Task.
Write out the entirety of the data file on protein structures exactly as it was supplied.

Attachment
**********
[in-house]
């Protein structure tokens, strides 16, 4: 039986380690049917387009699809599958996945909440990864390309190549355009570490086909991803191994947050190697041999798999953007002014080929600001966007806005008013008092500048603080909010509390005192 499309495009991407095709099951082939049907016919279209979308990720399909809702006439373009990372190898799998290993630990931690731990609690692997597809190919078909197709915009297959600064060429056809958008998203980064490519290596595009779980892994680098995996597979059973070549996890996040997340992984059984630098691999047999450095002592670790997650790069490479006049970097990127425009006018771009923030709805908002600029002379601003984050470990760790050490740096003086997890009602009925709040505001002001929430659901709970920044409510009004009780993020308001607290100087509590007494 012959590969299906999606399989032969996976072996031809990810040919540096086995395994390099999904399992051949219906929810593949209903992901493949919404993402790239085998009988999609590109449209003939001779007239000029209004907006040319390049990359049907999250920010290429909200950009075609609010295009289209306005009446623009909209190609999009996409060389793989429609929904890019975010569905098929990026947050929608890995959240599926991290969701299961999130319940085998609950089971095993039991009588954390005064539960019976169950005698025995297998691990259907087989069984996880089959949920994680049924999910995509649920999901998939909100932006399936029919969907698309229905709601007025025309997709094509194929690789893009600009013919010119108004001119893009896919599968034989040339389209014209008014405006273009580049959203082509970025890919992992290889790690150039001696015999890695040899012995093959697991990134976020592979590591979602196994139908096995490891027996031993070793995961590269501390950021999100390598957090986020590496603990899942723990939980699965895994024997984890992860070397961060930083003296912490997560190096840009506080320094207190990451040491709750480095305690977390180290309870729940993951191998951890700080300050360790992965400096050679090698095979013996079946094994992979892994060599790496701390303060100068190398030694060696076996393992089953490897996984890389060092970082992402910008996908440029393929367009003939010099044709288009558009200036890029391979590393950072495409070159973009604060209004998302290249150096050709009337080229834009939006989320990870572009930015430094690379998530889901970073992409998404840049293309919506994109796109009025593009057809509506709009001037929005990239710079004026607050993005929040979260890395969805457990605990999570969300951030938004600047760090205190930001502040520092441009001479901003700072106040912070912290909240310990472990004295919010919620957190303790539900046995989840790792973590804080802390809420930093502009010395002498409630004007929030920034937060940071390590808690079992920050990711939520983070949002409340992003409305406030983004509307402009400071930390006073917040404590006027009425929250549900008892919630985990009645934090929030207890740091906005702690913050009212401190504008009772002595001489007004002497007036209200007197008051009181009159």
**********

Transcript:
[in-house]
């Protein structure tokens, strides 16, 4: 039986380690049917387009699809599958996945909440990864390309190549355009570490086909991803191994947050190697041999798999953007002014080929600001966007806005008013008092500048603080909010509390005192 499309495009991407095709099951082939049907016919279209979308990720399909809702006439373009990372190898799998290993630990931690731990609690692997597809190919078909197709915009297959600064060429056809958008998203980064490519290596595009779980892994680098995996597979059973070549996890996040997340992984059984630098691999047999450095002592670790997650790069490479006049970097990127425009006018771009923030709805908002600029002379601003984050470990760790050490740096003086997890009602009925709040505001002001929430659901709970920044409510009004009780993020308001607290100087509590007494 012959590969299906999606399989032969996976072996031809990810040919540096086995395994390099999904399992051949219906929810593949209903992901493949919404993402790239085998009988999609590109449209003939001779007239000029209004907006040319390049990359049907999250920010290429909200950009075609609010295009289209306005009446623009909209190609999009996409060389793989429609929904890019975010569905098929990026947050929608890995959240599926991290969701299961999130319940085998609950089971095993039991009588954390005064539960019976169950005698025995297998691990259907087989069984996880089959949920994680049924999910995509649920999901998939909100932006399936029919969907698309229905709601007025025309997709094509194929690789893009600009013919010119108004001119893009896919599968034989040339389209014209008014405006273009580049959203082509970025890919992992290889790690150039001696015999890695040899012995093959697991990134976020592979590591979602196994139908096995490891027996031993070793995961590269501390950021999100390598957090986020590496603990899942723990939980699965895994024997984890992860070397961060930083003296912490997560190096840009506080320094207190990451040491709750480095305690977390180290309870729940993951191998951890700080300050360790992965400096050679090698095979013996079946094994992979892994060599790496701390303060100068190398030694060696076996393992089953490897996984890389060092970082992402910008996908440029393929367009003939010099044709288009558009200036890029391979590393950072495409070159973009604060209004998302290249150096050709009337080229834009939006989320990870572009930015430094690379998530889901970073992409998404840049293309919506994109796109009025593009057809509506709009001037929005990239710079004026607050993005929040979260890395969805457990605990999570969300951030938004600047760090205190930001502040520092441009001479901003700072106040912070912290909240310990472990004295919010919620957190303790539900046995989840790792973590804080802390809420930093502009010395002498409630004007929030920034937060940071390590808690079992920050990711939520983070949002409340992003409305406030983004509307402009400071930390006073917040404590006027009425929250549900008892919630985990009645934090929030207890740091906005702690913050009212401190504008009772002595001489007004002497007036209200007197008051009181009159």